ArtsATL > Music > Review: Flight of Swallows offers a truly novel, improvisational performance experience

Review: Flight of Swallows offers a truly novel, improvisational performance experience

From a performance of Corona Borealis on Art on the Atlanta BeltLine. (Photo by Chris Goller, courtesy Flight of Swallows.)

When attending a performance at Atlanta Symphony Hall, one seldom sees David Coucheron warming up his violin on the stairs or Robert Spano swinging his baton in front of the bathroom mirror. Furthermore, you may never see Angel Olsen strumming her guitar in front of the Earl. But as I approached the 7 Stages Theatre in Little Five Points, I was greeted by music.

It was clear: a musical performance was soon to begin. Michael Durham serenaded street walkers with his alto saxophone outside of the venue. At the ticket office, Christopher Salmon plucked a banjo.

The tone of the evening was set upon arrival, and the performance of Flight of Swallows — an ensemble that performs a collection of structured improvisations accompanied by interpretive dance — promised to be unique and immersive.  

Flanked by dancers, pseudo-concertmaster Deisha Oliver-Millar provided the warmth of a cello performance as attendees skirted her into the restrooms. Toy piano guarded the performance hall. People inquisitively gathered at the ticket booth for banjo, the restroom for cello and at the stage entrance for toy piano.

(Photo by Bryant Upchurch, courtesy Flight of Swallows.)

Once the gate was moved aside, attendees and performers entered the stage area together. As concert attendees took their seats, certain members of the band were already playing and eventually joined by the remaining musicians in a major seven drone wafting through the air. Cello, lap steel, harmonium and violin created the pad on which flute and alto sax danced.

Suddenly, a member of the audience was induced to dance. A woman confidently and adeptly took wing in front of the band. The audience was in awe. I, too, was surprised until I remembered that T. Lang, Chair of Dance at Spelman University, was supposed to join the performance that evening. She sprung into the musical atmosphere as if rehearsed and engaged the audience fully.

It was an arpeggiated harp that proclaimed the next song. Then a pulsing cello bass line in D minor transformed the room into a rollicking jazzy jam featuring a steady harp performance and bouncy flute solo. Suddenly 7 Stages Theatre was transformed into a smoky Havana bar, the audience in pursuit of sinister company. As soon as the mood had taken hold, the band shifted us away to the positivity of G major.

As the sweeping performance came to a droning end, Deisha Oliver-Millar looked up to the audience with a welcoming smile as if to say, “That’s it. What do you think?” The audience smiled, clapped and acknowledged the fluid performance of the last three pieces.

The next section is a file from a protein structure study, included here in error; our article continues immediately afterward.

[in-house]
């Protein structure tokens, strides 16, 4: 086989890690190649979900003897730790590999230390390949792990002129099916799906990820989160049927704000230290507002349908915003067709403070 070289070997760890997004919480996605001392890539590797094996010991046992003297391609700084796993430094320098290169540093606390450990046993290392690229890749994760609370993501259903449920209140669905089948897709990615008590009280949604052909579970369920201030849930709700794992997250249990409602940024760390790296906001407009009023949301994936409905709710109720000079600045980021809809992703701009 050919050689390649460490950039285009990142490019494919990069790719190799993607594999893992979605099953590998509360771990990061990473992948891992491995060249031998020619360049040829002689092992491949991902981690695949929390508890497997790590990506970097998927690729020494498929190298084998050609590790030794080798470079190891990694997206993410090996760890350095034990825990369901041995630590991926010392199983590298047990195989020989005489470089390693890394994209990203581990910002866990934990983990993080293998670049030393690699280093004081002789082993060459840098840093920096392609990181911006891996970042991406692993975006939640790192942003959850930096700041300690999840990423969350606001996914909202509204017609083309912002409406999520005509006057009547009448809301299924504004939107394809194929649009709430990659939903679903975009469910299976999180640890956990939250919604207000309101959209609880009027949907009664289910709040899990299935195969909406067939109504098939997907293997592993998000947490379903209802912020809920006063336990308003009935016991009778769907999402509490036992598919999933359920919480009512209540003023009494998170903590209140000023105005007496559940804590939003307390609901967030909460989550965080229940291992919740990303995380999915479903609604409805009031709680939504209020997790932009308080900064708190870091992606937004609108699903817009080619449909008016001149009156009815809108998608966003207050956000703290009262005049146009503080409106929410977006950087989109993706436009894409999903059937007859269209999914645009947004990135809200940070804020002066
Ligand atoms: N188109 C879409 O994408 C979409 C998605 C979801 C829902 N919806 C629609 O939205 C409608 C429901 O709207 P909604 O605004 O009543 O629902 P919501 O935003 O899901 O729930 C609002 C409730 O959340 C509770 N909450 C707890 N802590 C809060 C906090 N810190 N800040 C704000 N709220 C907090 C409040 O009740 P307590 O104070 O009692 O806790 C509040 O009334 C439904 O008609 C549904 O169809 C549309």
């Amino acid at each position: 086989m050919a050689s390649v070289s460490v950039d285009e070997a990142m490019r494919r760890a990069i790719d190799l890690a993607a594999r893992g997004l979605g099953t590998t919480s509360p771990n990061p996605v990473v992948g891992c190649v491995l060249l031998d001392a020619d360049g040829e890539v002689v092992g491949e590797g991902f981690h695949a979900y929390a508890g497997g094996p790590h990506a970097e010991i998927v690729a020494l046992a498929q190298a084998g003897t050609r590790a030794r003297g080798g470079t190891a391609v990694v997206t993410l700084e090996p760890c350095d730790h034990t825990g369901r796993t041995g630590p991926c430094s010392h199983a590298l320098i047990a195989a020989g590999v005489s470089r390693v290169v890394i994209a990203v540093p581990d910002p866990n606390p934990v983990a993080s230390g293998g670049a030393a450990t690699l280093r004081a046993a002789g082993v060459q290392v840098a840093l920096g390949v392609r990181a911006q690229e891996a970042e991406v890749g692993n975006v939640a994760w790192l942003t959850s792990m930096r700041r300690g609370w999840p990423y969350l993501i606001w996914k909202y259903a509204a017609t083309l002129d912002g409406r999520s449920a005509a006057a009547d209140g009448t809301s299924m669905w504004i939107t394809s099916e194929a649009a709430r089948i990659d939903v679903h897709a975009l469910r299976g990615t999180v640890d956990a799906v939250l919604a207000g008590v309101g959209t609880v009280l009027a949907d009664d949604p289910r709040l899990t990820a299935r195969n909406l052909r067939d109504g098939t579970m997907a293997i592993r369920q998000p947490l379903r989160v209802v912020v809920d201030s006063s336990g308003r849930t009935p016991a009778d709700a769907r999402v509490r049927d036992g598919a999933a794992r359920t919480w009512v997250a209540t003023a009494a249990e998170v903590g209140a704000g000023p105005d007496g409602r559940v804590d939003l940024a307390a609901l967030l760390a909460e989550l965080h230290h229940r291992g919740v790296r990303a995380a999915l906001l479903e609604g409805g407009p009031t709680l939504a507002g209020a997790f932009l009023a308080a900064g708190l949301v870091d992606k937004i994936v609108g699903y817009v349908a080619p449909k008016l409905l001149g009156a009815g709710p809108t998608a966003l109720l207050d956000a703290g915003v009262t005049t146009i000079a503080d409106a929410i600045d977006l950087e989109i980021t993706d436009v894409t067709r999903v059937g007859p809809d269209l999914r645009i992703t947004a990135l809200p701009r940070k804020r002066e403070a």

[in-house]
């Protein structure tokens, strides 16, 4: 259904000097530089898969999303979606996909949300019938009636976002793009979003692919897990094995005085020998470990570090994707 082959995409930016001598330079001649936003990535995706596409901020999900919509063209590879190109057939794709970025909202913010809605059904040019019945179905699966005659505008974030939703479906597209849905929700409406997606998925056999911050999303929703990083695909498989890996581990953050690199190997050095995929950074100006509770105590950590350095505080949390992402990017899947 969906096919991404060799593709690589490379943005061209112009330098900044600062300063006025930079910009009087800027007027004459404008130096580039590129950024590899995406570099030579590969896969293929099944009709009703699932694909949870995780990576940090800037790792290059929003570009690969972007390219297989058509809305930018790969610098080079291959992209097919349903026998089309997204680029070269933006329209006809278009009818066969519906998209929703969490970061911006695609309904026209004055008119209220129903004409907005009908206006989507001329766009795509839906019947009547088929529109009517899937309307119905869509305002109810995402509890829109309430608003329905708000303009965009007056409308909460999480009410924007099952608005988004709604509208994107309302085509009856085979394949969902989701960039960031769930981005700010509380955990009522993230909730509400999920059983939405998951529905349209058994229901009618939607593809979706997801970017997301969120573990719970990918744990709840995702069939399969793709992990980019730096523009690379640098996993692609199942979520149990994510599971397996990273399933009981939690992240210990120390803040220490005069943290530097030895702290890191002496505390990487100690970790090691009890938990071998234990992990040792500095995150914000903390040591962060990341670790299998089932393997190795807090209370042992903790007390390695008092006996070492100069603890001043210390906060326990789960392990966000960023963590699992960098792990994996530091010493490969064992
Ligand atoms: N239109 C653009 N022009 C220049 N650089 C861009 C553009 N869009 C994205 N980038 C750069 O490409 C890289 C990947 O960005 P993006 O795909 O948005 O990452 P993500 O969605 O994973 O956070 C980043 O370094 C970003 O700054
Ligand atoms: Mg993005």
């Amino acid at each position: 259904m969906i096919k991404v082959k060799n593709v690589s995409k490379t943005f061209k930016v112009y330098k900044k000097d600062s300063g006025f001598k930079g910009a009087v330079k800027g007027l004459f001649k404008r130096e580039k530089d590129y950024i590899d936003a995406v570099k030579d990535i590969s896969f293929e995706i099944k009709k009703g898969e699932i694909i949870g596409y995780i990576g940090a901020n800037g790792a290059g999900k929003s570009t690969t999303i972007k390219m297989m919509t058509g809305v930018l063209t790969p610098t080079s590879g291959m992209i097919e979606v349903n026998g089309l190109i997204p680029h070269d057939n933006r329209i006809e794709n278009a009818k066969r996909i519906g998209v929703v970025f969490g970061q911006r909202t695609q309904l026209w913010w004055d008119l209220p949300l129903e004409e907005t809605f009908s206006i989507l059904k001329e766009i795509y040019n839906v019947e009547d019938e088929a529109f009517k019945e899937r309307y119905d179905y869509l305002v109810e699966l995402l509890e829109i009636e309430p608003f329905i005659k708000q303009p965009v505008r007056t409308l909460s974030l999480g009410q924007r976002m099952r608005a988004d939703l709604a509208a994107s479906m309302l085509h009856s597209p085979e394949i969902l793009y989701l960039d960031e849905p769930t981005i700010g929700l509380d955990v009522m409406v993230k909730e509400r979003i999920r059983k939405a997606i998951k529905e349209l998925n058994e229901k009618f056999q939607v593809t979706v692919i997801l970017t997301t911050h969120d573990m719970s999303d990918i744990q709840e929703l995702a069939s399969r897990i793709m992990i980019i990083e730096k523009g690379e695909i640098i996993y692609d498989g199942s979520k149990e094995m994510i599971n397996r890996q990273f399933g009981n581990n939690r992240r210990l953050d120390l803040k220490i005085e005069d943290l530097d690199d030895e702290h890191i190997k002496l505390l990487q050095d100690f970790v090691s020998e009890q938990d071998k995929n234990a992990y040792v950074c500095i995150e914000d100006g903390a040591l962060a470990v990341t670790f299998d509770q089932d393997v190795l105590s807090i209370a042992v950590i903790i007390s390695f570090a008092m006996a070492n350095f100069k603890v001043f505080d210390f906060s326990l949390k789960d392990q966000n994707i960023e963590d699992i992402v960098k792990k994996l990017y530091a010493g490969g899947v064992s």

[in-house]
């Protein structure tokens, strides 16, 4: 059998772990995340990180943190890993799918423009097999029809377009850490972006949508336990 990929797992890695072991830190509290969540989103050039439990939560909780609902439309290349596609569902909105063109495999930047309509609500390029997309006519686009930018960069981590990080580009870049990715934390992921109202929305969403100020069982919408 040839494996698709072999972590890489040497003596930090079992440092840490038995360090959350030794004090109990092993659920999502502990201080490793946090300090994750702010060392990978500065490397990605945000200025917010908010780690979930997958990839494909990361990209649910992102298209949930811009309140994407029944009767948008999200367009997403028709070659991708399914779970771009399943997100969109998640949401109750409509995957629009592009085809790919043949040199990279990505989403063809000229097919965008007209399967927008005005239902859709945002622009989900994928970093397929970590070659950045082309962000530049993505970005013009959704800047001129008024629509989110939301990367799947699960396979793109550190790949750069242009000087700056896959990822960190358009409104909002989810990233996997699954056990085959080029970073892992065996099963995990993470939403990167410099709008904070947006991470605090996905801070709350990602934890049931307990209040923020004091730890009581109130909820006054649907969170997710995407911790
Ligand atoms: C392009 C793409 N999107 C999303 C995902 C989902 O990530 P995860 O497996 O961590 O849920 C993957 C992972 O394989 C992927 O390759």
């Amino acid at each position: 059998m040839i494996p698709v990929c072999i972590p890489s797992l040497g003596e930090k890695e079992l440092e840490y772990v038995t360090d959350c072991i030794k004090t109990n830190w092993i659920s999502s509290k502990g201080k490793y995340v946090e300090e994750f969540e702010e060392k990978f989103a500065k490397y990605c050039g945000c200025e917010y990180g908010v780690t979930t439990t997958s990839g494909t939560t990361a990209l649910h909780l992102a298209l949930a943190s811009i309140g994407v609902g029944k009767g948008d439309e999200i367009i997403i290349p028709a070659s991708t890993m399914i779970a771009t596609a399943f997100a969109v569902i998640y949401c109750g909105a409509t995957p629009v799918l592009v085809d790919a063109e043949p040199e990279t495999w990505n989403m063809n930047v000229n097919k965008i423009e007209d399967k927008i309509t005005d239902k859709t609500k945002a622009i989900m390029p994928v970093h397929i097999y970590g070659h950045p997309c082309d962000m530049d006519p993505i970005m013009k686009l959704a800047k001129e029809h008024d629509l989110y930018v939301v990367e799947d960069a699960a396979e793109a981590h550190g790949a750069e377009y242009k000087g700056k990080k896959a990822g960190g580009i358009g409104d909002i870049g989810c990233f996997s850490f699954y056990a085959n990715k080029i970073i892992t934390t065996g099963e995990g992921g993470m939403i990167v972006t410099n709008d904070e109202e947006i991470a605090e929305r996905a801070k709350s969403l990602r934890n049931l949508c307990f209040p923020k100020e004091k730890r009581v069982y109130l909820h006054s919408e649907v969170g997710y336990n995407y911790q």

Oliver-Millar and dancer Sadie “Hawkins” Simons stood and greeted the crowd with appreciation and gave a brief explanation of the evening’s performance and shared that the night would celebrate the lives of passed former collaborators, as Flight of Swallows has proven to be an ever-shifting and transmogrifying group of musicians in Atlanta.

The declaration of an intermission was broken by guitarist George Kotler-Wallace raising his hands in the vague shape of an A and saying there was time for one more “in A.” All the musicians made different variations of acknowledgment: an audible “okay,” the positive shake of heads, the hum of an A-note from their instrument. The harmonium provided a soft bed on which all the other players rested.

After this song, the band performed a highlight, cinematic A minor piece, driven by the harp that felt like walking into a cold night and seeing the moon for the first time. By looking up to the moon, the dances of angels could be seen high above the room. Simons and AnnMarie Spexet, who provided masterful, intuitive dance routines throughout the night, seemed precariously perched on the scaffold and raised stage in the performance hall. They balanced above the audience with a strong ferocity, in addition to occasionally commanding the performance of the music from the center stage. Their outfits changed song to song in a complementary fashion that kept the audience intrigued and captivated.

The chirp and chatter of a frenetic cello loop and flutters from flutes filled the room with the sound of swallows. A comfortable, calming drone filled the room. And again, Deisha Oliver-Millar looked up with a familiar smile that announced the end of the show.

Over seven years, the Flight of Swallows has changed lineups and played uncounted shape-shifting pieces, but after this time they performed a compelling, dynamic show that included and led the audience down a truly novel, improvisational performance experience. This evening’s performance featured Renee Nelson on the harp and toy piano, George Kotler-Wallace playing lap steel and guitar, Deisha Millar on cello, Stephanie Francesca Kohler on harmonium, Christopher Salmon on fiddle, Rasheeda Ali on flute, Trish Chenard on the singing saw, and Michael Durham on the saxophone and flute. Performing alongside them were dancers Sadie Hawkins, AnnieMarie Spexet and Ryan Mathern, along with a special performance from T Lang and projections by Kris Pilcher. 

In the words of Deisha Oliver-Millar, “Tonight was all by the seat of our pants . . . we do fall apart, but we find our way back together . . . [We] hav[e] the freedom to totally screw up but recover or really get back into the conversation, so it’s not a cacophonous mess. That’s all we are doing up there is talking to each other and enjoying the conversation.”

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